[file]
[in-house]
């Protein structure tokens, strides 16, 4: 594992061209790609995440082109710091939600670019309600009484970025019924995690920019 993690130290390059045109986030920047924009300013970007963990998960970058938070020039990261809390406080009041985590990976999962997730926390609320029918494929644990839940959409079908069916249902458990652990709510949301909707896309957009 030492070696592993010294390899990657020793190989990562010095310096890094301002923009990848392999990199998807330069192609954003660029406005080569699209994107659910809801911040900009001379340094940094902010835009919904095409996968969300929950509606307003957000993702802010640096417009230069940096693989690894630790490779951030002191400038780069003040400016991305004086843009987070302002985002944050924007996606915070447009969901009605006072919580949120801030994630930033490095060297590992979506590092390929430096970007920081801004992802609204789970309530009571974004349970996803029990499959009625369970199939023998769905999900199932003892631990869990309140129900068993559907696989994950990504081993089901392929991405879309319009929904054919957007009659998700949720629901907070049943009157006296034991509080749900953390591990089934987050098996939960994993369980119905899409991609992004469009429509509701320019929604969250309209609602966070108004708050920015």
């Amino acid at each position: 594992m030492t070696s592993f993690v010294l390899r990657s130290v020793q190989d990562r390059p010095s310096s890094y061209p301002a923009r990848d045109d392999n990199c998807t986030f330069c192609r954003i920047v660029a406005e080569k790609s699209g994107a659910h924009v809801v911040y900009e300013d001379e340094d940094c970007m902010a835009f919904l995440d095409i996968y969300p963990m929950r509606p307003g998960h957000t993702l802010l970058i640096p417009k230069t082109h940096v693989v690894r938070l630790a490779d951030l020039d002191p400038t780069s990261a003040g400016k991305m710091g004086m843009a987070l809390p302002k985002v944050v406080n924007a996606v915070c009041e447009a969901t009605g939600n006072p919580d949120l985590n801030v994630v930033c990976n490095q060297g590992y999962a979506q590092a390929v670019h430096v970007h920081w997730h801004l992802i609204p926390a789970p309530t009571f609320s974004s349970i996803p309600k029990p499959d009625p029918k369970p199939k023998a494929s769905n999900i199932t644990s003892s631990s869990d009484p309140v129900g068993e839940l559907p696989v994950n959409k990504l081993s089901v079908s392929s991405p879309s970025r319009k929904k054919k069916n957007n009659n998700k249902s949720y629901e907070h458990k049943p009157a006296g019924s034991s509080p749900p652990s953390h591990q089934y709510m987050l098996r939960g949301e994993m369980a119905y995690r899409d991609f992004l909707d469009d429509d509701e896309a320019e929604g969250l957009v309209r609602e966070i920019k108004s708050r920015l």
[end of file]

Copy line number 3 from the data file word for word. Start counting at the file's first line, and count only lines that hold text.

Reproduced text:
């Amino acid at each position: 594992m030492t070696s592993f993690v010294l390899r990657s130290v020793q190989d990562r390059p010095s310096s890094y061209p301002a923009r990848d045109d392999n990199c998807t986030f330069c192609r954003i920047v660029a406005e080569k790609s699209g994107a659910h924009v809801v911040y900009e300013d001379e340094d940094c970007m902010a835009f919904l995440d095409i996968y969300p963990m929950r509606p307003g998960h957000t993702l802010l970058i640096p417009k230069t082109h940096v693989v690894r938070l630790a490779d951030l020039d002191p400038t780069s990261a003040g400016k991305m710091g004086m843009a987070l809390p302002k985002v944050v406080n924007a996606v915070c009041e447009a969901t009605g939600n006072p919580d949120l985590n801030v994630v930033c990976n490095q060297g590992y999962a979506q590092a390929v670019h430096v970007h920081w997730h801004l992802i609204p926390a789970p309530t009571f609320s974004s349970i996803p309600k029990p499959d009625p029918k369970p199939k023998a494929s769905n999900i199932t644990s003892s631990s869990d009484p309140v129900g068993e839940l559907p696989v994950n959409k990504l081993s089901v079908s392929s991405p879309s970025r319009k929904k054919k069916n957007n009659n998700k249902s949720y629901e907070h458990k049943p009157a006296g019924s034991s509080p749900p652990s953390h591990q089934y709510m987050l098996r939960g949301e994993m369980a119905y995690r899409d991609f992004l909707d469009d429509d509701e896309a320019e929604g969250l957009v309209r609602e966070i920019k108004s708050r920015l």